Out of the Shelter, Paperback
4 out of 5 (1 rating)


The restrictions of a wartime childhood in in London and subsequent post-war shortages have done little to enrich Timothy's early youth.

But everything changes when his glamorous older sister, Kath, invites him to spend the summer at Heidelberg.

Kath, who left home long ago to work for the American army, introduces her sixteen-year-old brother to a lifestyle that is deliriously fast, furious and extravagant.

Dazzled by the indulgent habits of the American forces, but at the same time sensitive to the broken spirits of the German community beneath this sparkling surface, Timothy will find that his summer holiday is in more ways than one an unforgettable rite of passage.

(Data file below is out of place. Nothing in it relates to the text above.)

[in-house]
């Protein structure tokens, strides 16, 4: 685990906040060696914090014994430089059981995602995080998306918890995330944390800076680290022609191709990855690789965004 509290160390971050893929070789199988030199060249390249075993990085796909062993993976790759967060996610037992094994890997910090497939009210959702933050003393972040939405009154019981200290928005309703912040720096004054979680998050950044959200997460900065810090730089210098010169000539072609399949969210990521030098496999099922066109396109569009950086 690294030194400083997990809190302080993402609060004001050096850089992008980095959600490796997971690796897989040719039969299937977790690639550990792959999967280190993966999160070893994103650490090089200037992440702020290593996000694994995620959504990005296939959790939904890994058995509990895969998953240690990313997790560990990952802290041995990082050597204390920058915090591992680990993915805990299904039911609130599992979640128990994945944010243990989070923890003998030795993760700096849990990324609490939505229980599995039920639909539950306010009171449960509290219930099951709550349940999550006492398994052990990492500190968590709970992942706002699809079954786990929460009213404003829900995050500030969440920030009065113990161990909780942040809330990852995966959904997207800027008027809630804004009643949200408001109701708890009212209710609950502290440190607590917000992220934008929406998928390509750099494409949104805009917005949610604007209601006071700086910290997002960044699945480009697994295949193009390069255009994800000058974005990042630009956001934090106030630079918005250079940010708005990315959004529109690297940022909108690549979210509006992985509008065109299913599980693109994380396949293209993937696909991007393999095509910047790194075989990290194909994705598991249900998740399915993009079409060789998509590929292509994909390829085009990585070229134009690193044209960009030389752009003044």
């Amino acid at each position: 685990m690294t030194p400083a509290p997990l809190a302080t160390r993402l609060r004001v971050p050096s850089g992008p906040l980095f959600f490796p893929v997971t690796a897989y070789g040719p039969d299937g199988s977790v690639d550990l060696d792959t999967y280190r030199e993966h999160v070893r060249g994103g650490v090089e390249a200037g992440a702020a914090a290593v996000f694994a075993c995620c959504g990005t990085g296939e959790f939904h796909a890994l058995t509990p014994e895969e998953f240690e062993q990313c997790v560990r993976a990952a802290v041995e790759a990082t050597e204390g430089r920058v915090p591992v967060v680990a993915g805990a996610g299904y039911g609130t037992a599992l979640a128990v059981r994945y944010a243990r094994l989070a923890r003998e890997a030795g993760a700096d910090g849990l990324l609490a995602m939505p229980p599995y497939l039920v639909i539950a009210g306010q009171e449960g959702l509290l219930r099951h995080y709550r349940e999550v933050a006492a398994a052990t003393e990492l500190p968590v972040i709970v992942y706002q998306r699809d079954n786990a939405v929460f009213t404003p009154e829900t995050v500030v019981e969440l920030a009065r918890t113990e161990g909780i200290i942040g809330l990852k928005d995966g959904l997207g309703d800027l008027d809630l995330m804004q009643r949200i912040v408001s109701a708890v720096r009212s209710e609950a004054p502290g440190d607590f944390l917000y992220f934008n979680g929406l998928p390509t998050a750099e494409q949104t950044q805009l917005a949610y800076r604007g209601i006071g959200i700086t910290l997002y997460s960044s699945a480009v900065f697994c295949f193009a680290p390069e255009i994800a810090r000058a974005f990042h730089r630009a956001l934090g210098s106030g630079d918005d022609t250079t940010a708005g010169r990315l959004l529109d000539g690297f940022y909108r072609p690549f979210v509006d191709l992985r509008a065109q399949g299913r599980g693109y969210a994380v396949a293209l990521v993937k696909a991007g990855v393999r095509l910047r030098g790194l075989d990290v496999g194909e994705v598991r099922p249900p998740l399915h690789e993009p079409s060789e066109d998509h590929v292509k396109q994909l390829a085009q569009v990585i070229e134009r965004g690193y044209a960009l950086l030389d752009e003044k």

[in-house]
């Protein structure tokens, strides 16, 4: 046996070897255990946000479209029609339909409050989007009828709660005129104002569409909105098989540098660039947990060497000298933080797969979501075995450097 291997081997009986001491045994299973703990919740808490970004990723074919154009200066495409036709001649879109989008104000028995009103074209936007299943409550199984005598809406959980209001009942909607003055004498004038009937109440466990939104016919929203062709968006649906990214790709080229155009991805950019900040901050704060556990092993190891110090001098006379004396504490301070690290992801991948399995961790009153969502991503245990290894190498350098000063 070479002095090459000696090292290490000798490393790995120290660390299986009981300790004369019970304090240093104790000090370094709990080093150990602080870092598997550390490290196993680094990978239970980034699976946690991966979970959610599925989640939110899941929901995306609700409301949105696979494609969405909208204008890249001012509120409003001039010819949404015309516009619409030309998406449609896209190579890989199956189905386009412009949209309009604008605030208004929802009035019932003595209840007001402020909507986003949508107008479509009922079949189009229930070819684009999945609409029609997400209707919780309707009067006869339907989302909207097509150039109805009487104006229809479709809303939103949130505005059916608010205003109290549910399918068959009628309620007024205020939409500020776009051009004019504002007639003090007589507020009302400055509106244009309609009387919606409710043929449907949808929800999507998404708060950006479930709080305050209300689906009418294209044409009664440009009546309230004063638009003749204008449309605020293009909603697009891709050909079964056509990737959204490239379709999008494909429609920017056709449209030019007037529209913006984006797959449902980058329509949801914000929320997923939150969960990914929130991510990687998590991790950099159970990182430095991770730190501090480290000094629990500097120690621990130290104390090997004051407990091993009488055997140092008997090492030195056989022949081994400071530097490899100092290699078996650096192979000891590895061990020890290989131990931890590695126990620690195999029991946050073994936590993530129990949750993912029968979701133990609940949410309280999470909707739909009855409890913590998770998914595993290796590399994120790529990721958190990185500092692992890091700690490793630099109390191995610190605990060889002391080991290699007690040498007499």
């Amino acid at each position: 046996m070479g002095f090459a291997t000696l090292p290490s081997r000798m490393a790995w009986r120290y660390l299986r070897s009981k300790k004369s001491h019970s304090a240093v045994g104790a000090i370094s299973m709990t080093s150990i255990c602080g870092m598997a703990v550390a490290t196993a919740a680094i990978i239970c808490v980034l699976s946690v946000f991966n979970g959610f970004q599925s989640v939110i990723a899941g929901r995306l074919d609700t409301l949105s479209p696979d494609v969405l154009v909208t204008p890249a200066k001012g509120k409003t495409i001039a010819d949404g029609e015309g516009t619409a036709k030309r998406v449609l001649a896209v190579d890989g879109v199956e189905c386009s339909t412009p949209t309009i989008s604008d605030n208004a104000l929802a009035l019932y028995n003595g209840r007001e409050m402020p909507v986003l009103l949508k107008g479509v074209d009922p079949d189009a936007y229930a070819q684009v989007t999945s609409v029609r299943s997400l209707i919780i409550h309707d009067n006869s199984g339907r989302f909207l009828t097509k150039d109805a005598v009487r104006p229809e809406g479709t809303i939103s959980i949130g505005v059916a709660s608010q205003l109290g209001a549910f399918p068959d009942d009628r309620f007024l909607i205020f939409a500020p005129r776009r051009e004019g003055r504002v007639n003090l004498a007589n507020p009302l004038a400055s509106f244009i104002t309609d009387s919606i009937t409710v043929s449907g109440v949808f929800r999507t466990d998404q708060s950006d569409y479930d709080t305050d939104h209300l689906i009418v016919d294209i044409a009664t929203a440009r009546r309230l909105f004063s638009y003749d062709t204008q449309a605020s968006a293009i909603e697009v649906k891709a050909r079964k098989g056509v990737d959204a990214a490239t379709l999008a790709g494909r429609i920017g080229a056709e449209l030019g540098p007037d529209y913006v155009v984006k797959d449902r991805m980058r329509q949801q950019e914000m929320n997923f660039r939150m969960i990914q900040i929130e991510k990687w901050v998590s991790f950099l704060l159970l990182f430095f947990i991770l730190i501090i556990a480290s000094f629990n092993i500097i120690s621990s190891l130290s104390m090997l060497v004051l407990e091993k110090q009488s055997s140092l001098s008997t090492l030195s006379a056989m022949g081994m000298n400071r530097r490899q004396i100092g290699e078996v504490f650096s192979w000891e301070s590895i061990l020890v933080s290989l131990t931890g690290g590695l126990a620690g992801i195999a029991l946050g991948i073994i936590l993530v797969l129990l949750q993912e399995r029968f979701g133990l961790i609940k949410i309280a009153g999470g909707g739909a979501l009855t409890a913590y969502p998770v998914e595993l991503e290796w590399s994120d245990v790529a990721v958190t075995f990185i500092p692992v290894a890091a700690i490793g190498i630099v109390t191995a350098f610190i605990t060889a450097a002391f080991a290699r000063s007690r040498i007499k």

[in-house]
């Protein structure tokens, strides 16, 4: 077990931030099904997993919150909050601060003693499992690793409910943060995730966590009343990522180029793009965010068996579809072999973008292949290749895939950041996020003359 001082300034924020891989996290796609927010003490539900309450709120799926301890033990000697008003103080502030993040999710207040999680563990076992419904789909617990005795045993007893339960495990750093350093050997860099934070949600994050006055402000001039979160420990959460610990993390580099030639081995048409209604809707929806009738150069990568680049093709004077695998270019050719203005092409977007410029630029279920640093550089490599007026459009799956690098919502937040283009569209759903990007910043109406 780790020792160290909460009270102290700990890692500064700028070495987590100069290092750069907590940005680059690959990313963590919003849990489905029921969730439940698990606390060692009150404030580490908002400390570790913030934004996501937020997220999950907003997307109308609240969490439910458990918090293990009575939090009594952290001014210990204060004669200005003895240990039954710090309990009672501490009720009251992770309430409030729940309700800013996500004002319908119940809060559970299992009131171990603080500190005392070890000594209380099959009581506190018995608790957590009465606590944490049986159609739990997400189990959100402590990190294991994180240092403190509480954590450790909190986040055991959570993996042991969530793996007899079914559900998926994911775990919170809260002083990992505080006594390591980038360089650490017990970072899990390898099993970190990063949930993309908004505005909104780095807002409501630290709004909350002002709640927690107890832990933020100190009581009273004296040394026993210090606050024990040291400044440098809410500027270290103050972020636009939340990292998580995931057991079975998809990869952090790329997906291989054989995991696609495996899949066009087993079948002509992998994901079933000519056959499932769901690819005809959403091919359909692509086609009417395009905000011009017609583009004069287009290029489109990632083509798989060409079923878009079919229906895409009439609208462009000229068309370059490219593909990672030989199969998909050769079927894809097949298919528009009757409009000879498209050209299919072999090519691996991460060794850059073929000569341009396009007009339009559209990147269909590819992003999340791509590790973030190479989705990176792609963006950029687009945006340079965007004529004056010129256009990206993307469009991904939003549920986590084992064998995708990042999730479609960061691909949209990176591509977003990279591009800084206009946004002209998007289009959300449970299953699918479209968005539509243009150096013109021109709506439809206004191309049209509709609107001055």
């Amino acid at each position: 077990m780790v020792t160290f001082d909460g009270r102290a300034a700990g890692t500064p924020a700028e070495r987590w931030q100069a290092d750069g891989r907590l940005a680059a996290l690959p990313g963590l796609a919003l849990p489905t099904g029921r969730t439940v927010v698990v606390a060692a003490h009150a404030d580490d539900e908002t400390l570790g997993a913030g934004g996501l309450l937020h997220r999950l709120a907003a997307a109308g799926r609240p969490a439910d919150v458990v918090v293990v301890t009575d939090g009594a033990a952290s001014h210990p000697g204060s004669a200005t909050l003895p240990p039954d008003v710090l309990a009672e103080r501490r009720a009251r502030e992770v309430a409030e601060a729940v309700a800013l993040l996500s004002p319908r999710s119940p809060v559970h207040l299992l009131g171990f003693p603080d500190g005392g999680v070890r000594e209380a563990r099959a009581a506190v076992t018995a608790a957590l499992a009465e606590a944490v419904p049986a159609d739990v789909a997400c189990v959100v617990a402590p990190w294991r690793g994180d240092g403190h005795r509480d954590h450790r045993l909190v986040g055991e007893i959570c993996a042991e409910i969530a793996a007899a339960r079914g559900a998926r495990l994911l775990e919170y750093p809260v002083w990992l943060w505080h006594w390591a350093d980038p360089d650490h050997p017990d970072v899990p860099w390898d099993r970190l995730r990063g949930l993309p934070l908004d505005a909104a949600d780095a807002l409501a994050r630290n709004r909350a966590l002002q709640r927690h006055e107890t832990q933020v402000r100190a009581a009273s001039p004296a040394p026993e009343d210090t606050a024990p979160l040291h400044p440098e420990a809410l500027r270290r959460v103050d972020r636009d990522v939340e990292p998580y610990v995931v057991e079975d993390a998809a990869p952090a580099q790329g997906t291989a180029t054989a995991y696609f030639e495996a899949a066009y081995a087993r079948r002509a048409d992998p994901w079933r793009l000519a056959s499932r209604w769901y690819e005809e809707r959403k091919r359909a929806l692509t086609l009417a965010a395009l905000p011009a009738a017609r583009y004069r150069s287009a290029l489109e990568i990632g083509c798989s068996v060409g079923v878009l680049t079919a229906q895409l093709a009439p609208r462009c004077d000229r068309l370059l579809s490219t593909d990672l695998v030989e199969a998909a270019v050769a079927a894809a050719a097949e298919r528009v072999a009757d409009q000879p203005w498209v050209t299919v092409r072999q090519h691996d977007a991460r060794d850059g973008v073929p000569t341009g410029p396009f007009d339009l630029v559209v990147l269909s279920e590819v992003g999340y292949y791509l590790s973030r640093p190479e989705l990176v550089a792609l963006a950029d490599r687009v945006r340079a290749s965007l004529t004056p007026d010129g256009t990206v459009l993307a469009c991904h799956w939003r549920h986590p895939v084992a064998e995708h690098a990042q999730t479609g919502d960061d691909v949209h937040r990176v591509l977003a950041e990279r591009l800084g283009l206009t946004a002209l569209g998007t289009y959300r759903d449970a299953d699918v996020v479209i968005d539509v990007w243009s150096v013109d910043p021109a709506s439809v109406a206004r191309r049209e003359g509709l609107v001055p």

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In 1951, 16 year-old Timothy, the very embodiment of repressed Catholic adolescence, visits his sister in occupied Germany. She is working for the American army, and is able to introduce him to a lifestyle of hedonism that is a far cry from the rationing still in place back home. Timothy bumbles along in this mystifying new world, looking up women’s skirts, consuming ice cream sodas on an industrial scale, and managing to get himself locked in the cupboard in a women-only hostel. Such events combined pleasingly with an intelligent narrative about the contrasting fortunes of the participants in WWII. It was strange to read a book by this author that didn’t contain university professors, and which didn’t centre around literature (though some literature criticism found its way in) and it proves he can produce enjoyable, thought provoking work on other subjects too.

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